Pisano-Arretxea Grand Reserve Progreso 2011 is no longer available

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Pisano-Arretxea Grand Reserve Progreso 2011

3.000000000 star rating 5 Reviews
The Basques brought the tannat variety and the Italians brought winemaking expertise to Uruguay. How fitting that the third generation of Pisanos united Italian and Basque origins as Don César Pisano married Doña María Elsa Arretxea. This is the company's best tannat: a big, broad, powerful wine that has now harmonised after time in bottle. A Decanter World Wine Awards bronze medal winner in 2021.
is no longer available
Code: UR461

Wine characteristics

  • Red Wine
  • Full-bodied
  • Tannat
  • Now to 2027
  • 13.5% Alcohol
  • no oak influence
  • Cork, natural

Pisano Family Vineyards & Cellars

In 1870 Don Francesco Pisano emigrated from Liguria, Italy to Uruguay. His son Don Cesare Secundino Pisano arrived in 1914, planted the original vineyards and produced the first wine in 1924. The third generation united Italian and Basque origins as Don César Pisano married Doña María Elsa Arretxea.

Today it is three brothers of the fourth generation who run the company, namely Eduardo, viticulture, Gustavo, head of winemaking, Daniel, exports and one of the fifth, Gabriel, cellar master.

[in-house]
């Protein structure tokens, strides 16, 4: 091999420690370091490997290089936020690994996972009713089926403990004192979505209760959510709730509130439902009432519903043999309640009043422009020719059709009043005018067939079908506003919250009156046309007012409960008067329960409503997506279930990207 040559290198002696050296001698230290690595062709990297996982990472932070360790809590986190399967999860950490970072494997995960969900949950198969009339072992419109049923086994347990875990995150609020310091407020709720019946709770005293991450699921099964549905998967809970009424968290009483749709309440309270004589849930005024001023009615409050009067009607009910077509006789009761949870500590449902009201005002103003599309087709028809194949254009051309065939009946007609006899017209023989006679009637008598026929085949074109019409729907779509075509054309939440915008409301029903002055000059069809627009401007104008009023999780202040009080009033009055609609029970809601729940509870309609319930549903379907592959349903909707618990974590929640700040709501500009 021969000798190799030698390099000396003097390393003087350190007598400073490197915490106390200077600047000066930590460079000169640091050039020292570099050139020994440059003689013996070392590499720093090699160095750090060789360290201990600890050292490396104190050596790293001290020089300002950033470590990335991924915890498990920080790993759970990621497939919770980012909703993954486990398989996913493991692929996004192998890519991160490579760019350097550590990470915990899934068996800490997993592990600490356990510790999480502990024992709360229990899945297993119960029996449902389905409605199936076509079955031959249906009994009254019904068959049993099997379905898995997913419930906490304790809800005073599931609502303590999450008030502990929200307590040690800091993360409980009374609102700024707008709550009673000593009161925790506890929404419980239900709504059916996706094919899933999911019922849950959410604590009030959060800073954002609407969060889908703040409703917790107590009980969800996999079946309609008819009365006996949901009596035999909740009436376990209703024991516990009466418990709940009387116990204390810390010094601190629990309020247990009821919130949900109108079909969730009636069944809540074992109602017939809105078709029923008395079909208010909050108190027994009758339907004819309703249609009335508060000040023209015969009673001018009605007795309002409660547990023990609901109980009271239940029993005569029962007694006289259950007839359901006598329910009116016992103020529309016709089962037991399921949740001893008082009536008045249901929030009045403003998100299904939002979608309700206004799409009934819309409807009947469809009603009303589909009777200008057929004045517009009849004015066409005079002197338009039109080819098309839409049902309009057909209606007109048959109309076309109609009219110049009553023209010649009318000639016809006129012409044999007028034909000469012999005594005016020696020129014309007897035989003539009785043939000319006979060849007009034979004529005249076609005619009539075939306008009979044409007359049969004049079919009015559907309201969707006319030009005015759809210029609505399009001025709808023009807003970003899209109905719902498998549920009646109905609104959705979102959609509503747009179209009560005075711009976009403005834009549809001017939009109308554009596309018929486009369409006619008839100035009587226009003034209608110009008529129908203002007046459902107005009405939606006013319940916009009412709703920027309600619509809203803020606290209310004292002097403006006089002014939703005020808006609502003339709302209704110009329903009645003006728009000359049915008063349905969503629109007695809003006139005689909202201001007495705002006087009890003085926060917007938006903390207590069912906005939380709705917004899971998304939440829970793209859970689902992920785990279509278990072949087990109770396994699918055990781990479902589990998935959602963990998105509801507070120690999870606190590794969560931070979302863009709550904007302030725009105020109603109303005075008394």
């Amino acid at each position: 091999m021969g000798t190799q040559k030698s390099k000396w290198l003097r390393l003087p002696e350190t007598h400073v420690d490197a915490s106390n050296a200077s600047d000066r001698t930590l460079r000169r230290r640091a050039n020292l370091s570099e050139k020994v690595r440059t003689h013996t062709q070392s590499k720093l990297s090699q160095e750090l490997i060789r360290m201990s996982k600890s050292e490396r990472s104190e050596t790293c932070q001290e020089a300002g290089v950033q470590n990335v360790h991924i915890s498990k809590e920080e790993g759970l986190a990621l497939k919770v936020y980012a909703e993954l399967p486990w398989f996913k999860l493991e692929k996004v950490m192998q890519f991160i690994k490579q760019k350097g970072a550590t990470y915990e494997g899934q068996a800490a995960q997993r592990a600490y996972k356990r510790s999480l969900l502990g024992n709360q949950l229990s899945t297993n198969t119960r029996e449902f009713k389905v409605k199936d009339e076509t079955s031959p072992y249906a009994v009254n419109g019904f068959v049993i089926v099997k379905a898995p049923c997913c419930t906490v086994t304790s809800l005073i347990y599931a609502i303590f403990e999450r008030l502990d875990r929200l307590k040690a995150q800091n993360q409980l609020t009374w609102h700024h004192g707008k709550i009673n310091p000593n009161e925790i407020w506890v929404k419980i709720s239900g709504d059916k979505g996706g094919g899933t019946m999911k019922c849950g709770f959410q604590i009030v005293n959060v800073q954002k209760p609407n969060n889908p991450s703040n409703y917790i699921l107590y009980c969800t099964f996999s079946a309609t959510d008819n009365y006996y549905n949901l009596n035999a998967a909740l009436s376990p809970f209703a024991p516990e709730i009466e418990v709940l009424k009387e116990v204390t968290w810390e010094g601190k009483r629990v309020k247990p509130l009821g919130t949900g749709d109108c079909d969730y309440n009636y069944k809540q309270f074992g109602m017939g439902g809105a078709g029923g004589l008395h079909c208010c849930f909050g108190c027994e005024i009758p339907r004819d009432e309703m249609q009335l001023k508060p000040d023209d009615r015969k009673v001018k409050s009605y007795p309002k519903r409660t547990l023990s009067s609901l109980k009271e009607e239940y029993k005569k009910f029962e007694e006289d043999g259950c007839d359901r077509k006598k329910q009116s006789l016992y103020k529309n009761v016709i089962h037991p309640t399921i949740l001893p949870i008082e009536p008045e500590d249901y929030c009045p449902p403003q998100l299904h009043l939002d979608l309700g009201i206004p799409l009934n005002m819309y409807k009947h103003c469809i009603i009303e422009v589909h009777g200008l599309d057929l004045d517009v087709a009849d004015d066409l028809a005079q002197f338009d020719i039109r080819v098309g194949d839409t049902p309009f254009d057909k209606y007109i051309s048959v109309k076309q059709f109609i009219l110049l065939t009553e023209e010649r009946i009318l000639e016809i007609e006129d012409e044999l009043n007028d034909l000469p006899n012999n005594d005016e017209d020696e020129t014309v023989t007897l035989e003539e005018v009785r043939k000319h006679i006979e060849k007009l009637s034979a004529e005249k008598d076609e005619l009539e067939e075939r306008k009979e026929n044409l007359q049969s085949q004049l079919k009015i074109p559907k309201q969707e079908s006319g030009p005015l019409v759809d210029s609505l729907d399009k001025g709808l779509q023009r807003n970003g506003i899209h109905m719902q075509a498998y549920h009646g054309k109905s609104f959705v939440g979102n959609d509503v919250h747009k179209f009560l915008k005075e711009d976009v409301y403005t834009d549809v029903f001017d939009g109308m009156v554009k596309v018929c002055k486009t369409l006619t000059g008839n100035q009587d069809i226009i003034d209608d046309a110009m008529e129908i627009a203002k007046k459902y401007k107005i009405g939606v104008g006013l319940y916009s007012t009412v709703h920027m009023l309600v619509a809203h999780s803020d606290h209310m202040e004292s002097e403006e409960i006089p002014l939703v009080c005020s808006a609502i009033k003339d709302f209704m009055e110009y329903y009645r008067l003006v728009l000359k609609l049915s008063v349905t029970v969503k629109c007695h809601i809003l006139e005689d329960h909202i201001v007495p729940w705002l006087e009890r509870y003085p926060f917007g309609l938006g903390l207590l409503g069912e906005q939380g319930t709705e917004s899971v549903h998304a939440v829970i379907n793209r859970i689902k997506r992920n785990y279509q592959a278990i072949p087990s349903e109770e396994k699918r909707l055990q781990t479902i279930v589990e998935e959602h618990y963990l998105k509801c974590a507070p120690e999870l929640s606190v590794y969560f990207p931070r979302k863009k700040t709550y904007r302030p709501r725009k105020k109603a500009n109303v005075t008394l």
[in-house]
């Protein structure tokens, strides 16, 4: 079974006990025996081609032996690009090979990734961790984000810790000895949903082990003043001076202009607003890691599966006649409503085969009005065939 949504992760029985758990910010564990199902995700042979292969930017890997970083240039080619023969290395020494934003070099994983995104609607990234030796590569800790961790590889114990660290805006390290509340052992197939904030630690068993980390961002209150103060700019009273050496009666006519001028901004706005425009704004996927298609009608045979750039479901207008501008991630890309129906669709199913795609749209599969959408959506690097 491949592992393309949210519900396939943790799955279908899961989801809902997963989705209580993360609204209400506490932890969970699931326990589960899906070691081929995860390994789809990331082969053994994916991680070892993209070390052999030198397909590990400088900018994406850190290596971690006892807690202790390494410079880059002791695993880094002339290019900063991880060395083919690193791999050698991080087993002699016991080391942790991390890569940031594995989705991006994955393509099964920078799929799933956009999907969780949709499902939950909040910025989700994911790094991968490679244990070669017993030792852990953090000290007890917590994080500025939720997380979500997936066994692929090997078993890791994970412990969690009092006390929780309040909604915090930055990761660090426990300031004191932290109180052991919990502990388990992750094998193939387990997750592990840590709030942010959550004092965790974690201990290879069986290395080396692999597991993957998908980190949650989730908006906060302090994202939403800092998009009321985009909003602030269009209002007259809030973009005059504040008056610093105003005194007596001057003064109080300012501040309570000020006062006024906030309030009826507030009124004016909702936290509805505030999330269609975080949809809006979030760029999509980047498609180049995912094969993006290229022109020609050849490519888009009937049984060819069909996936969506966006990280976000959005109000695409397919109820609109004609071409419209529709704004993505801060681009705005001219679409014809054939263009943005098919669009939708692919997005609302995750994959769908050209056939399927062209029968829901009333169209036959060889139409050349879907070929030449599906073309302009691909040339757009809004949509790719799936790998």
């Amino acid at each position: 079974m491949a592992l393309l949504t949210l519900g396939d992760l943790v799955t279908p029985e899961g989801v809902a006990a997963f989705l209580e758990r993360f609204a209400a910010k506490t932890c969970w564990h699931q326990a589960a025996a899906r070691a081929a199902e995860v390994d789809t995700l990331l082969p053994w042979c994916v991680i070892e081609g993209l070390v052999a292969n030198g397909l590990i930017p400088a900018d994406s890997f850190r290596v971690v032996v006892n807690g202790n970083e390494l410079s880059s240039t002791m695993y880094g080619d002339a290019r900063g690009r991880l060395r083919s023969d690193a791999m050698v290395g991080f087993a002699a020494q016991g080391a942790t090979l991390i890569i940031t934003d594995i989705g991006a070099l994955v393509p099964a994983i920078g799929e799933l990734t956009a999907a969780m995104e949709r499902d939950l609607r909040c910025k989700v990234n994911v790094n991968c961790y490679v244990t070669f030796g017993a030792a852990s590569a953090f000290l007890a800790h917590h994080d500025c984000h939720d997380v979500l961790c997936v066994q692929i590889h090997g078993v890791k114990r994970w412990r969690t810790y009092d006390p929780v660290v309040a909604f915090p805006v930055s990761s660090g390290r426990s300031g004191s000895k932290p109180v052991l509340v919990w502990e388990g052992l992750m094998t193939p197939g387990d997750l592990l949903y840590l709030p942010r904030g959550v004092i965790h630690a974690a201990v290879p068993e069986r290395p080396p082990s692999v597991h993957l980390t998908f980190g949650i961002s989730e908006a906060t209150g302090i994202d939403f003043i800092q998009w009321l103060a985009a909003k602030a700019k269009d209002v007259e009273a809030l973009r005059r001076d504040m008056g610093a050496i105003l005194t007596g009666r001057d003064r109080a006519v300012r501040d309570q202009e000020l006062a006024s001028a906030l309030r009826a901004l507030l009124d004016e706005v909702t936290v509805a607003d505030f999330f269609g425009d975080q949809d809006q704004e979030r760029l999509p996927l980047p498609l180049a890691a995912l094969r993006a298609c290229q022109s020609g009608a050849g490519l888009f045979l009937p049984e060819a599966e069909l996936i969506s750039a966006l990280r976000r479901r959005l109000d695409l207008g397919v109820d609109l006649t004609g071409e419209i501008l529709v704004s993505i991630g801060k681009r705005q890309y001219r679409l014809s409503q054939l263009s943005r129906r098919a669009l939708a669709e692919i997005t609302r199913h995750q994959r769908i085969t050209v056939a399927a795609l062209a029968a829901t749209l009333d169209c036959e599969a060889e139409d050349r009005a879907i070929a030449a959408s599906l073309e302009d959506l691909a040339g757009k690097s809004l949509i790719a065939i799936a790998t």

They produce 30,000 dozens from their own vineyards.

The 30ha of vineyards are situated 25 kilometres north of Montevideo , benefiting from a sunny and cool Atlantic climate. The soils are a mix of clay and limestone.

The original Viña vineyard, next to the cellars, consists of 15 hectares of low-yielding high-density tannat, cabernet sauvignon and merlot vines, besides some chardonnay, torrontés.

The newer Barrancal vineyard is being developed five kilometres north of the cellars in the Progreso region. Here there are 15 hectares of pinot noir, syrah, petit verdot and viognier, besides the traditional tannat. The soil here is particularly high in limestone.

The cellar is well equipped with a number of stainless-steel and concrete vats and a good modern bottling line. There are barrels for maturing some of the best wines and new oak is used judiciously to avoid dominating the specific character of their wine.

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